Leafing through the pages of a library book to garner information is becoming an almost archaic notion in an age when students have instant access to endless information via a few clicks and swipes of their handheld devices, iPads or laptops. So how does the humble school library remain relevant in the Information Age? Locke High School in the Watts area of Los Angeles teamed up with the No Right Brain Left Behind collective (NRBLB) to examine just that question. And the results are nothing short of inspiring.
For starters, Locke High School hasn’t even been able to afford to employ a librarian for years. Teacher Kathleen Hicks noted: “Over 20 years of transient staffing meant the books were a combination of woefully outdated and randomly new or donated from well-intentioned ladies book clubs… The space was only used for meetings and testing students. It might have been a nice, traditional library many years ago, but there was no one really to keep up the space.” The existing space was also drab, rigid and uninspiring.
Green Dot Public Schools had taken over Locke High School in 2008, and set about transforming it. In 2011, Douglas Weston, Green Dot’s Director of Development, met NRBLB founder Viktor Venson at an awards ceremony and they fell to discussing education. In June 2013, the collaboration began in earnest with brainstorming sessions for students, parents and teachers to discuss and design the ideal space. From these discussions the JetSpace concept was born: a hybrid of a traditional library, collaborative workspace, learning lab and presentation space. While the physical space reopened in June 2014, the transformation of the usage of the space will be an ongoing process, responding to student needs and the availability of future collaborators.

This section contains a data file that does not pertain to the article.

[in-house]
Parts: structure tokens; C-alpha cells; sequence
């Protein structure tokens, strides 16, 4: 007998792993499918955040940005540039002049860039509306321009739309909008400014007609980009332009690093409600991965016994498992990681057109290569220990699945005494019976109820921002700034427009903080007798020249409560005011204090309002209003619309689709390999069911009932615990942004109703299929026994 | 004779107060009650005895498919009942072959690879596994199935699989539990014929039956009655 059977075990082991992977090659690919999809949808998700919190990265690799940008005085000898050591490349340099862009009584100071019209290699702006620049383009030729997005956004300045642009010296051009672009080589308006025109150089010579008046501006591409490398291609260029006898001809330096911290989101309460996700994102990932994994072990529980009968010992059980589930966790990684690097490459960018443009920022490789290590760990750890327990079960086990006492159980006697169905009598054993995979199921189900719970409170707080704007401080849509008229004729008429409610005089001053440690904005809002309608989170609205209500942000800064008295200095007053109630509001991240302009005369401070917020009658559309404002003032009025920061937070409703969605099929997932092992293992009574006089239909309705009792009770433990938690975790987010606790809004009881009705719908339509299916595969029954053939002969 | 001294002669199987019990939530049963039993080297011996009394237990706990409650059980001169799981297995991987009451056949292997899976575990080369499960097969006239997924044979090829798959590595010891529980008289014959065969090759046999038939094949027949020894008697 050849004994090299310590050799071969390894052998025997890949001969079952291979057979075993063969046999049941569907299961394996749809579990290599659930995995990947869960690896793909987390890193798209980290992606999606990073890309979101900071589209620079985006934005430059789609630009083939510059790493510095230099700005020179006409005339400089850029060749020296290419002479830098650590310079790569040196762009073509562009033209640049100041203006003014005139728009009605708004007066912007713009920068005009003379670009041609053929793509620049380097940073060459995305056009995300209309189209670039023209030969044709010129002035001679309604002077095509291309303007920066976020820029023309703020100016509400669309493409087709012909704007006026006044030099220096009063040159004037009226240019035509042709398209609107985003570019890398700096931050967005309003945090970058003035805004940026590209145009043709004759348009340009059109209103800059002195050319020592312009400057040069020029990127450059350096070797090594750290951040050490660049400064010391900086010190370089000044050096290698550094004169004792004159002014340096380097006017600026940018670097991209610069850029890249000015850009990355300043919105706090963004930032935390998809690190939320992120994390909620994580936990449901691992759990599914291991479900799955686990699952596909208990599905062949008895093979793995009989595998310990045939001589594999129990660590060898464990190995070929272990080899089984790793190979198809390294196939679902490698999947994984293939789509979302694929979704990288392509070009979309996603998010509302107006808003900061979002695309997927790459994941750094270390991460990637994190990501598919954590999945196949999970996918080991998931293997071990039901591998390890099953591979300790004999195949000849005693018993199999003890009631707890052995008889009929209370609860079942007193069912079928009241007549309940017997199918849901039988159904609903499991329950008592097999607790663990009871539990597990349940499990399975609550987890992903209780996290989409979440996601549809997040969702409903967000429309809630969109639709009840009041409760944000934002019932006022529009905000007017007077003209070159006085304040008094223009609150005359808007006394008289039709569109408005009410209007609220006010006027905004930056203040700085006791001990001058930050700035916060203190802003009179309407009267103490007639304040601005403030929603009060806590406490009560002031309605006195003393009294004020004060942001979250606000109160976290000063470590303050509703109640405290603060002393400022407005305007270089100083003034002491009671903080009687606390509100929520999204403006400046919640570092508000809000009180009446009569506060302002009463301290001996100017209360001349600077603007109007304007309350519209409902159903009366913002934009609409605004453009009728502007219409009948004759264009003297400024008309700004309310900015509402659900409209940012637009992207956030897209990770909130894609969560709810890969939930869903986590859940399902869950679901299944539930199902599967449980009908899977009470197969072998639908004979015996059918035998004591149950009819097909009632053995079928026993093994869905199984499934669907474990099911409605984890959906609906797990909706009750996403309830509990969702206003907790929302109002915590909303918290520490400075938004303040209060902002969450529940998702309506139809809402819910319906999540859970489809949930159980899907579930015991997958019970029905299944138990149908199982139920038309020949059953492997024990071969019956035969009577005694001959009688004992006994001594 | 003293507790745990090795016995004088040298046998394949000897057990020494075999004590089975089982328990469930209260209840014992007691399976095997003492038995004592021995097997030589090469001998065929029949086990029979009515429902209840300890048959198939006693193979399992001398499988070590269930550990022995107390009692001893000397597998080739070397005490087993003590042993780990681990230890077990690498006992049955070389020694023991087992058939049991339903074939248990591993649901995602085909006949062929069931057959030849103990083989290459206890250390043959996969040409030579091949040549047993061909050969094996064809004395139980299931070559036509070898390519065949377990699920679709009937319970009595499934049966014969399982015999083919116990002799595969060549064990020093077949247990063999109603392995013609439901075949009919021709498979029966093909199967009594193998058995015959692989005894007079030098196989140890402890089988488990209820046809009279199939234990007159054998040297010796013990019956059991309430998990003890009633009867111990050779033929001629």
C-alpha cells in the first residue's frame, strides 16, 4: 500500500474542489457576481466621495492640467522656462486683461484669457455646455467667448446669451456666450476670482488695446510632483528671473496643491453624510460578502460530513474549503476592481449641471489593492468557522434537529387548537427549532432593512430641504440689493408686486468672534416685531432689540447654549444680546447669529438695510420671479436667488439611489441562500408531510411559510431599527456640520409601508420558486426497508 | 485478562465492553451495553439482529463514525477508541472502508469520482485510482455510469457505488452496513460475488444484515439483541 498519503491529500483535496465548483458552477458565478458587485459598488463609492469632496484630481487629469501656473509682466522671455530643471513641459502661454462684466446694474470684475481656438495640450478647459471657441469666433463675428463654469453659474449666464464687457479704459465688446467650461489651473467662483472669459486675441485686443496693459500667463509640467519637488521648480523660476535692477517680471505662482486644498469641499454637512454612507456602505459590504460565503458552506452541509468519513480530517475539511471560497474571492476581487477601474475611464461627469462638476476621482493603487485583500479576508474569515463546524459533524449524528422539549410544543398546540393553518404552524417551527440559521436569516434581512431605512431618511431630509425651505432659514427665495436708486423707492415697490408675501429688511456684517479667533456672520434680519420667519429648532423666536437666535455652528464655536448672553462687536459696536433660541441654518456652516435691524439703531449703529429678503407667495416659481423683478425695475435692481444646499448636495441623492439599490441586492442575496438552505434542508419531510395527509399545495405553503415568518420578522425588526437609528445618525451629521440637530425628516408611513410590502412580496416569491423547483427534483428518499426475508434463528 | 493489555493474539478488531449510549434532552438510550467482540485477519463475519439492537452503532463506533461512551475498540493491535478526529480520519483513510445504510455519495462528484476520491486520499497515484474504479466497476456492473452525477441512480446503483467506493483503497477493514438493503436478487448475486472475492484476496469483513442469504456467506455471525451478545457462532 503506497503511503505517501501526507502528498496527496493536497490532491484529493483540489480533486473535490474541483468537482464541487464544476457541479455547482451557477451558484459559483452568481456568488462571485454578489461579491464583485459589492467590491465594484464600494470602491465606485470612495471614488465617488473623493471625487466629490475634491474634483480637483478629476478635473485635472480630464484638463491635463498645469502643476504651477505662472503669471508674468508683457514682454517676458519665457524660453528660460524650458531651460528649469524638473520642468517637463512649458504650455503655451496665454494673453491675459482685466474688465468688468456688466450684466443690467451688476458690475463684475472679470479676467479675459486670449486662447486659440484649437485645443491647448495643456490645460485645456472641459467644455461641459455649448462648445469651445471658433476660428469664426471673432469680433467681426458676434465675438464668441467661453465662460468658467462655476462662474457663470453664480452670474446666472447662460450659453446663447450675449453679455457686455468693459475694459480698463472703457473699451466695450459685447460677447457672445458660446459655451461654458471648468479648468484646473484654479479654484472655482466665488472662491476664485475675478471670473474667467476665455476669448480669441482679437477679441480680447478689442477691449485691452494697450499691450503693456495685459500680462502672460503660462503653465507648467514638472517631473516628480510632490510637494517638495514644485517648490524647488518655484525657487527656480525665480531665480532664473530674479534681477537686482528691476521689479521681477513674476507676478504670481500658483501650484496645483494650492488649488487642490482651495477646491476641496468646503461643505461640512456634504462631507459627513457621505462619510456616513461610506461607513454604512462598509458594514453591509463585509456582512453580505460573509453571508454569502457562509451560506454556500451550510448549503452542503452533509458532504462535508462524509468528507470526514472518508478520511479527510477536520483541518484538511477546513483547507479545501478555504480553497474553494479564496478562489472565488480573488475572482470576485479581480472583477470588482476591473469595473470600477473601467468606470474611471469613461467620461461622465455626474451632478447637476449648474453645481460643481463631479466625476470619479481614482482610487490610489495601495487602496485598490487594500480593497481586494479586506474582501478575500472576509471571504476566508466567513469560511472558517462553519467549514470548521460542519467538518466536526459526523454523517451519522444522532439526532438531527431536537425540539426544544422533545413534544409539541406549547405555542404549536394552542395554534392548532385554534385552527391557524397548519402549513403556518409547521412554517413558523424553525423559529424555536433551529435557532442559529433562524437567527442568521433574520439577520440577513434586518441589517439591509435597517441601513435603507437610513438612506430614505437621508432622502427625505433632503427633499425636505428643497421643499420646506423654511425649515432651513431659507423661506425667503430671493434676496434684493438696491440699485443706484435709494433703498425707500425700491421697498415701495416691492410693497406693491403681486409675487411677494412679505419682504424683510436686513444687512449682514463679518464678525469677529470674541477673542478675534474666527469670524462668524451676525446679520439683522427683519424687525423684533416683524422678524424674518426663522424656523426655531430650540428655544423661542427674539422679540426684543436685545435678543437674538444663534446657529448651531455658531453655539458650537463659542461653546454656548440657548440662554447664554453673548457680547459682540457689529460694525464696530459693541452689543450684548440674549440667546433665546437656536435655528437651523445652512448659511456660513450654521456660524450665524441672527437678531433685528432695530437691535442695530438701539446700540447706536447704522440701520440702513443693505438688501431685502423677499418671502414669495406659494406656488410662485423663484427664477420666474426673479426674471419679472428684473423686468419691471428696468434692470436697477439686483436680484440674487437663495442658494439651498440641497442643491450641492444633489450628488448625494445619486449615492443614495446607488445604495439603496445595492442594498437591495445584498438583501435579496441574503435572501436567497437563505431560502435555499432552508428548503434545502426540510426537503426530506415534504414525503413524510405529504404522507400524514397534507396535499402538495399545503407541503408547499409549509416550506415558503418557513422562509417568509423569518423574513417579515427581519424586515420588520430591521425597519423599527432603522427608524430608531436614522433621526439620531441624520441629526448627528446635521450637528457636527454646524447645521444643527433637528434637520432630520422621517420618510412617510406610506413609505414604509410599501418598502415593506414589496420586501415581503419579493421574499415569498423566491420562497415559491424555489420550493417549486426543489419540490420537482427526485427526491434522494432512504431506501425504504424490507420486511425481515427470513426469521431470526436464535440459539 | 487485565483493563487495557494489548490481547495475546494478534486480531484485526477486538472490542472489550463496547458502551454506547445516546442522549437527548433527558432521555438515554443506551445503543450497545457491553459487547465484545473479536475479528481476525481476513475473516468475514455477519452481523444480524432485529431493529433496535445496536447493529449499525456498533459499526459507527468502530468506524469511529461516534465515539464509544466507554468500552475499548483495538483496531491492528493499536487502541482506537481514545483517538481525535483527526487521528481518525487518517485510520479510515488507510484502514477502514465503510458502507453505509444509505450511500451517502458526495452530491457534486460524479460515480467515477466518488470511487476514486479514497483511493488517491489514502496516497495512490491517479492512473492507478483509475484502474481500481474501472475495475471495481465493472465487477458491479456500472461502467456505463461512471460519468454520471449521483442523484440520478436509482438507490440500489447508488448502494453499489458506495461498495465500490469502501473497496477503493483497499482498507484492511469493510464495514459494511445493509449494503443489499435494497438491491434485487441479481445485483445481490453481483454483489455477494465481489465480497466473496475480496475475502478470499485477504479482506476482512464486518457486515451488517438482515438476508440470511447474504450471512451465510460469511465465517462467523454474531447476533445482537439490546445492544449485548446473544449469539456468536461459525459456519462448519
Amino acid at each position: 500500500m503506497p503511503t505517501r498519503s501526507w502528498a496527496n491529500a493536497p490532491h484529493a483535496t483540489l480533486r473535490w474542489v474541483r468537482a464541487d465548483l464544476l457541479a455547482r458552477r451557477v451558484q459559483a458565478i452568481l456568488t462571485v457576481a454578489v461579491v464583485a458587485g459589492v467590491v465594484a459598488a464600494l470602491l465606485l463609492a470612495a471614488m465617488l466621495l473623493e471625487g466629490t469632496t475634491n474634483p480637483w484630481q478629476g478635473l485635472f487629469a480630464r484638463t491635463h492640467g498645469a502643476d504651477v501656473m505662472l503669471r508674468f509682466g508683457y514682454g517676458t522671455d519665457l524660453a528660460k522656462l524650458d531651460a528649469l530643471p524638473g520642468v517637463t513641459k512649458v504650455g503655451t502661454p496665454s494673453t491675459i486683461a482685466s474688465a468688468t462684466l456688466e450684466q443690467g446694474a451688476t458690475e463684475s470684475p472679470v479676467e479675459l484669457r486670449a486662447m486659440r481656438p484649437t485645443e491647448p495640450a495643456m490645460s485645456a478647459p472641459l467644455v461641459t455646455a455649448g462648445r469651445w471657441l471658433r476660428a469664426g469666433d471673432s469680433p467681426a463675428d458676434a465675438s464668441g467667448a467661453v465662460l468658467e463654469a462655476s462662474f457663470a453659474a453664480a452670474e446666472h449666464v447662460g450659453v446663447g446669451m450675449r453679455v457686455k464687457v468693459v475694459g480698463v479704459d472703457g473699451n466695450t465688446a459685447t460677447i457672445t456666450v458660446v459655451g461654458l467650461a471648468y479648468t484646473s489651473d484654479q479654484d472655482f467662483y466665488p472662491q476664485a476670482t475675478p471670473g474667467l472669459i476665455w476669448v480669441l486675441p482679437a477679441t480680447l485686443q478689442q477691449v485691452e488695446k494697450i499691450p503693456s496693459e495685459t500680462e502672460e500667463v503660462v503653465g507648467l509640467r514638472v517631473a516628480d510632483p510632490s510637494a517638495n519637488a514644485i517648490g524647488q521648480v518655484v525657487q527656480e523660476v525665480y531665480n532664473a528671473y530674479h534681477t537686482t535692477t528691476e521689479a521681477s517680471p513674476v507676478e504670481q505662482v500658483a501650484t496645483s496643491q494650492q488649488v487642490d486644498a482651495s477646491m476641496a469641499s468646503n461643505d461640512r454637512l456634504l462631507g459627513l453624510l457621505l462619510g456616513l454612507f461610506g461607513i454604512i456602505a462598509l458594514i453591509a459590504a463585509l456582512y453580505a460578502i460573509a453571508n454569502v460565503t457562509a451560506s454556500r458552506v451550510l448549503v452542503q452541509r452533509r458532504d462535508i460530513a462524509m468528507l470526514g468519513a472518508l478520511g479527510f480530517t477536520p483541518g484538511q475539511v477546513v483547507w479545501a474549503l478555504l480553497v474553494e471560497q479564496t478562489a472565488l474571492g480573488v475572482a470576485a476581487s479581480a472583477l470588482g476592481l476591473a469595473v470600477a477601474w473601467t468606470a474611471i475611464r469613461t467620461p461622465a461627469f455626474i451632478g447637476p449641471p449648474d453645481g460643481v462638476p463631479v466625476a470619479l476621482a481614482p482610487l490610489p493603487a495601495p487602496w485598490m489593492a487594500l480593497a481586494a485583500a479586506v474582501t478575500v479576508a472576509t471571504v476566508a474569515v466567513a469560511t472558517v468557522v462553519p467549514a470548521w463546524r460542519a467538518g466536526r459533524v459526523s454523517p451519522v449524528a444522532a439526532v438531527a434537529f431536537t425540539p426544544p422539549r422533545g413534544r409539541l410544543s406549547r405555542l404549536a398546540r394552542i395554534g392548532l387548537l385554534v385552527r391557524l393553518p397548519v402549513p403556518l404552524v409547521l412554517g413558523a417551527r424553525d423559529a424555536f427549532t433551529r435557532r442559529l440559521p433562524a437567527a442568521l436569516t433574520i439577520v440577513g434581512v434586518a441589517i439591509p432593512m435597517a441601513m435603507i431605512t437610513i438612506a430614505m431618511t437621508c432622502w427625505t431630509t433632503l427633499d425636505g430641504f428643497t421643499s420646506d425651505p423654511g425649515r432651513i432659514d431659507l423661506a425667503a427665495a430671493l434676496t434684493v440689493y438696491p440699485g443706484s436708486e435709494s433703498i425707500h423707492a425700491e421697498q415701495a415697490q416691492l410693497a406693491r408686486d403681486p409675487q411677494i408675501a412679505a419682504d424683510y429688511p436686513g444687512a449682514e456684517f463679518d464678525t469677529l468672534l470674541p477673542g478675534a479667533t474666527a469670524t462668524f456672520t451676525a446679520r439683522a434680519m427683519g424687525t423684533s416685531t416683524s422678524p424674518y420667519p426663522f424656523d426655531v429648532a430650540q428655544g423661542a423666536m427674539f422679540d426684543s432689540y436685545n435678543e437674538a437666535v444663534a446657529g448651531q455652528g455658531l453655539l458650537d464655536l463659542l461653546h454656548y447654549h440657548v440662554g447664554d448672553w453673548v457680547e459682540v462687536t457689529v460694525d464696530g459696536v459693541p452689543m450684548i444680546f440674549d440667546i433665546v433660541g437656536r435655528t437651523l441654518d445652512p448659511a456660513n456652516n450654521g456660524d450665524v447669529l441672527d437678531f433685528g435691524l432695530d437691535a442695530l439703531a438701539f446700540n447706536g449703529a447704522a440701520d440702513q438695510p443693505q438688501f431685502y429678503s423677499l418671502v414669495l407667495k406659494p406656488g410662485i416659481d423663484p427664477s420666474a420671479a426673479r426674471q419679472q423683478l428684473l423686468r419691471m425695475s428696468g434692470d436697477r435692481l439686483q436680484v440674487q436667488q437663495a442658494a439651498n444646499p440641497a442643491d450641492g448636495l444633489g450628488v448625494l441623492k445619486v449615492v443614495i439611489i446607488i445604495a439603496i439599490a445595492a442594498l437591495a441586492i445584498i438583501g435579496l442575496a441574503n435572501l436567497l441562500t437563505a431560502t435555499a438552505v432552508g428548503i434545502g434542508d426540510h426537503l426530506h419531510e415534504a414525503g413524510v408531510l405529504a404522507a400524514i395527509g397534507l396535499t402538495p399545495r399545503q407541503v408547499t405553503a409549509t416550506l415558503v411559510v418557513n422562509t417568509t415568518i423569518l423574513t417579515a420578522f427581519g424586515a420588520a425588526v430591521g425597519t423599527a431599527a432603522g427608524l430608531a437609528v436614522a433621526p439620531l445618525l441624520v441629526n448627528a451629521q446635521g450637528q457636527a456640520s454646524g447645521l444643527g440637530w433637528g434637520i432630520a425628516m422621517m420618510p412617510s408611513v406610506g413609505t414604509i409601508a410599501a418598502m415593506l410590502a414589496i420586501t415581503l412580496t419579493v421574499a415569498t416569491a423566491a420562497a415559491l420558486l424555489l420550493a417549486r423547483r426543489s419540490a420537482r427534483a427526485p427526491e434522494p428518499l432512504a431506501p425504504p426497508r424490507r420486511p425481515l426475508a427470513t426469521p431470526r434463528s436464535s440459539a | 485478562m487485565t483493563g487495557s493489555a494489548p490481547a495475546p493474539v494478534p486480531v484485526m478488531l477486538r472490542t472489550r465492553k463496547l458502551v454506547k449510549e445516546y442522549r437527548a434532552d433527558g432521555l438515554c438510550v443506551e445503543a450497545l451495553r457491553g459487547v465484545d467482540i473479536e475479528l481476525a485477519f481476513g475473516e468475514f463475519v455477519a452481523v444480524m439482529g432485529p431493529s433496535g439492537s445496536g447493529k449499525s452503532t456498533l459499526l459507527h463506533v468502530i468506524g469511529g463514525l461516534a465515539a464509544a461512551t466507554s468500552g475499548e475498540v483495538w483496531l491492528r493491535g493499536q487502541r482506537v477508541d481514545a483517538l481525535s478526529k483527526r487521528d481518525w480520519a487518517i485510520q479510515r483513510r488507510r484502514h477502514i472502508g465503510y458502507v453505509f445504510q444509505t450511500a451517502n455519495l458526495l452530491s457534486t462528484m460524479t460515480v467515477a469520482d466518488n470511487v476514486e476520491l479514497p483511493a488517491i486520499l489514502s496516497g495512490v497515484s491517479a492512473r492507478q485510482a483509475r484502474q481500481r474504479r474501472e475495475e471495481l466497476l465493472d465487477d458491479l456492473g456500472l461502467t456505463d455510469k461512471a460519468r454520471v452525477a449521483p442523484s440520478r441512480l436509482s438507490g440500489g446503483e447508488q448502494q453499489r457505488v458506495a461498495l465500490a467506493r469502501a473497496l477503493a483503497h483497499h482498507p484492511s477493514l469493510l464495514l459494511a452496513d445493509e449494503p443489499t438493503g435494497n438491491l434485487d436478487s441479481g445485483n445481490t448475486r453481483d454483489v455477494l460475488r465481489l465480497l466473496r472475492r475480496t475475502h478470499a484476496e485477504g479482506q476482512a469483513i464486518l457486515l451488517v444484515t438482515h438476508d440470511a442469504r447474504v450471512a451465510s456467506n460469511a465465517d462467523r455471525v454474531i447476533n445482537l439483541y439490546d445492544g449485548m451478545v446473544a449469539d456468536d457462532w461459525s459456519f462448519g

For now the space is almost unrecognizable. Light, bright and open concept, spaces for small working groups or quiet reading are created by arrangements of the custom hexagonal shelving and seating units. The no talking rule has been abandoned and the new collection of books has been selected to be “more inspirational and more visual, books that could spark interest, and then the students can go deeper into a subject with other tools,” says Venson. Students are encouraged to use the space as a collaborative springboard for deeper learning and creative thinking. The call is out for a “Curator” for the space, responsible for day-to-day operations and managing special projects. There are already requests from other Green Dot managed schools for similar projects in their underutilized libraries. Venson states, “Our bigger vision with this is to create a kit, an open-source development plan for the redesign of these underused spaces.”
Photos by No Right Brain Left Behind